Echocardiography has emerged as an invaluable tool in the diagnosis and management of congestive heart failure (CHF) and is routinely performed in patients with CHF . Measurements of left and right ventricular dysfunction, presence of valvular disease, Doppler derived cardiac output, and estimates of intracardiac pressures are frequently obtained metrics . Multiple studies have demonstrated a close correlation between cardiac output calculated by Doppler echocardiography and invasive thermodilution and Fick methods [7, 8]. Doppler derived cardiac output is typically obtained by measuring flow across the left ventricular outflow tract (LVOT) which is determined by the velocity time integral of the Doppler signal directed across the LVOT (LVOT velocity time integral or LVOT VTI), multiplied by the cross sectional area of the LVOT and heart rate. LVOT VTI has been shown to be a reproducible measurement even in the context of severe chronic heart failure [8, 9] and is superior to flow measured at other locations, including the right ventricle, pulmonary artery, mitral valve, and aortic arch  due to multiple factors: ability to obtain insonation parallel to blood flow and a relatively flat profile of blood velocity distribution .
Because estimation of the area of LVOT represents the major source of error in deriving cardiac output due to the elliptoid shape of the LVOT and squaring of the measured radius (πr 2) [12, 13], using LVOT VTI alone rather than Doppler derived cardiac output has been suggested as a reliable surrogate for cardiac output in the absence of left ventricular outflow tract abnormalities . Prior studies have evaluated LVOT VTI in acute myocardial infarction, demonstrating 100% one-month survival for subjects with LVOT VTI greater than 100% predicted for age and greater than 80% survival at 5 years. In contrast, mortality rate at one month and five years were 18% and 43% respectively when LVOT VTI was less than 65% predicted . More recently, a study of 990 patients with stable coronary artery disease demonstrated increased rates of heart failure hospitalization for subjects within the lowest VTI quartile . Our study was designed to test the following concept: for those within the lowest VTI quartile, is extremely low VTI a marker for patients at highest risk of death and who will go on to need advanced therapies such as transplant or LVAD? We hypothesized that because extremely low LVOT VTI is an accurate marker of the low output state, LVOT VTI may be used to discriminate between early stage heart failure versus advanced heart failure with low cardiac output, thus providing clinicians with a readily obtainable noninvasive tool to identify patients who may benefit most from advanced heart failure interventions such as LVAD and heart transplantation.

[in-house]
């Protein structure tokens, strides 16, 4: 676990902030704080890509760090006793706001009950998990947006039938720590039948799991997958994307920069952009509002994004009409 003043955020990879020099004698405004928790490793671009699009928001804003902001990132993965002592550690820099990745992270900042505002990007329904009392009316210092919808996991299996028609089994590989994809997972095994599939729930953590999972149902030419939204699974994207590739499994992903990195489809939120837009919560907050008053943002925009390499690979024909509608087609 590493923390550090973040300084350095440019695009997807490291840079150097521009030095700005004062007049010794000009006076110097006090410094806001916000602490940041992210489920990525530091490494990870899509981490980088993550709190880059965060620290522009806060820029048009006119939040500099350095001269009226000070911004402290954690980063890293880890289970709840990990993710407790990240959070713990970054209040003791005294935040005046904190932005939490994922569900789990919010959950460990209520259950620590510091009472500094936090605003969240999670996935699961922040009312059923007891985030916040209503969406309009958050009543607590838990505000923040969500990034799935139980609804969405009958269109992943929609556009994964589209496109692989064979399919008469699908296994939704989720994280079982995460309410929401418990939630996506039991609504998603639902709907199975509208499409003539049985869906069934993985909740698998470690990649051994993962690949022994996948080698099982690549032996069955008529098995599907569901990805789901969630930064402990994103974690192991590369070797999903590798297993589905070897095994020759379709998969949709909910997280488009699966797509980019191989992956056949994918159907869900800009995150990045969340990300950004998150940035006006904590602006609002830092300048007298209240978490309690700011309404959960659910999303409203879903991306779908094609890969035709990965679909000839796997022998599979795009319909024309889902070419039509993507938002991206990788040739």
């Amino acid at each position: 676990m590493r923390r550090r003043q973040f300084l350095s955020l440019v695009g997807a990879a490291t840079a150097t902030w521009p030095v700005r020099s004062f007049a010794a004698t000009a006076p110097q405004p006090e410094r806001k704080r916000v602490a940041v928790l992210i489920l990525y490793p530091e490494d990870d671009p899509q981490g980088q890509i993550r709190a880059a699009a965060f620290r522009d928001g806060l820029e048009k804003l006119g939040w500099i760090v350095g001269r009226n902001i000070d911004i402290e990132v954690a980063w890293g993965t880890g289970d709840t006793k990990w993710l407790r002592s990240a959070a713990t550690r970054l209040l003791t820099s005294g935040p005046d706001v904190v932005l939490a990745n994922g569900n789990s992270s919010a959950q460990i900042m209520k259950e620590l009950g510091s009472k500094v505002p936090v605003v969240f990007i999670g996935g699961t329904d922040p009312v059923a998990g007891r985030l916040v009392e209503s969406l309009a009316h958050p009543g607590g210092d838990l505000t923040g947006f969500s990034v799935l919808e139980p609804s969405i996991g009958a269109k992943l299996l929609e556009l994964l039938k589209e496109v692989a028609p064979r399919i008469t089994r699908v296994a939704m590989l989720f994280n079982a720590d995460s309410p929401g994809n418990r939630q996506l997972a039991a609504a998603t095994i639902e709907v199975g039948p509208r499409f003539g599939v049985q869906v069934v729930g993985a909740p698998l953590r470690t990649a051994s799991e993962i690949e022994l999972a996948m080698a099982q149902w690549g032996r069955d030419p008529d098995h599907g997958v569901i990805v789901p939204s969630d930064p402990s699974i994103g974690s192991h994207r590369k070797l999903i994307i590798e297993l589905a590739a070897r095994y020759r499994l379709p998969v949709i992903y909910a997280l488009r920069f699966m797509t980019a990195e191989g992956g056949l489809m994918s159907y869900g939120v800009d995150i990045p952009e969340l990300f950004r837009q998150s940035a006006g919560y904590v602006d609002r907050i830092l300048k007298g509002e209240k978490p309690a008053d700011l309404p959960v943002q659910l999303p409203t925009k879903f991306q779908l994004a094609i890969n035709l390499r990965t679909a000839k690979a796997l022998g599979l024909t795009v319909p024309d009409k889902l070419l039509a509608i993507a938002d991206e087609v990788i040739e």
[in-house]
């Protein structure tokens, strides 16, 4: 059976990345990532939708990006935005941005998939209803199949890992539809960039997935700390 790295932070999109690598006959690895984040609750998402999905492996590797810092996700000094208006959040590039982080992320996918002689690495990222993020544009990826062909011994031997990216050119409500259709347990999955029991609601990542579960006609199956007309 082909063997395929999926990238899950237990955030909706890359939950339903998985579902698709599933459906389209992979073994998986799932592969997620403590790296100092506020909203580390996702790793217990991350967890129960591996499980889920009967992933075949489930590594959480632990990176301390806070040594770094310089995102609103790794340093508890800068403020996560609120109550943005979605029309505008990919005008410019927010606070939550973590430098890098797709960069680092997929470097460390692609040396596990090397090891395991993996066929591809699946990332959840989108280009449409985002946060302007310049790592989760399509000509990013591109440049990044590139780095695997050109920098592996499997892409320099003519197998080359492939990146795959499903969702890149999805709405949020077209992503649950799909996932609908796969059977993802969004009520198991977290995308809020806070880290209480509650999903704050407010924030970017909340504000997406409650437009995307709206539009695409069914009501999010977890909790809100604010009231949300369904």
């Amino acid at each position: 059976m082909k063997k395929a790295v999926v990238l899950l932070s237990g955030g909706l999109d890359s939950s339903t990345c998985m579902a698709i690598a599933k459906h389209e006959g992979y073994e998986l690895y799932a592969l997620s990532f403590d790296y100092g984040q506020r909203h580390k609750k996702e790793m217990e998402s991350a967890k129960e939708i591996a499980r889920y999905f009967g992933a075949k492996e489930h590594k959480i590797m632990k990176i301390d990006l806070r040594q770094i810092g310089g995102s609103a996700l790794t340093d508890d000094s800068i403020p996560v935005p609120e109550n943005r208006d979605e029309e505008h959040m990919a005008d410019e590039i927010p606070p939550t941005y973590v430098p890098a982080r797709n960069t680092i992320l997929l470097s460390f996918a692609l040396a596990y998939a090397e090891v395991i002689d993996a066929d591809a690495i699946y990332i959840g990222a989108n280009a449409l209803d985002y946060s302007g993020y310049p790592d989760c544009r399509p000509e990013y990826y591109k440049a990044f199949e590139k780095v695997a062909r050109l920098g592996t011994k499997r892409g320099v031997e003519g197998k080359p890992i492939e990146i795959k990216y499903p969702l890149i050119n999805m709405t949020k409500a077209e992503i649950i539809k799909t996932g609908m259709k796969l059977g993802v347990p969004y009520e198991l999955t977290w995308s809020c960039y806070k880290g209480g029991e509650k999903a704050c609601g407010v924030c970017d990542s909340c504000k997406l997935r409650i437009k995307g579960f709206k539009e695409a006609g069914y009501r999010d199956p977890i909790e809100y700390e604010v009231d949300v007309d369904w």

LVOT VTI is used to estimate stroke volume since it reflects the column of blood which moves through the LV outflow tract during each systole, per the following equation :
LVOT VTI is calculated by placing the pulsed Doppler sample volume in the outflow tract below the aortic valve and recording the velocity (cm/s). When the velocity signal is integrated with respect to time, the distance blood moves with each systole is calculated in cm/systole (Fig. 1). Assuming laminar flow through the LVOT, this has been shown to correlate well with cardiac output, which is equivalent to stroke volume x heart rate .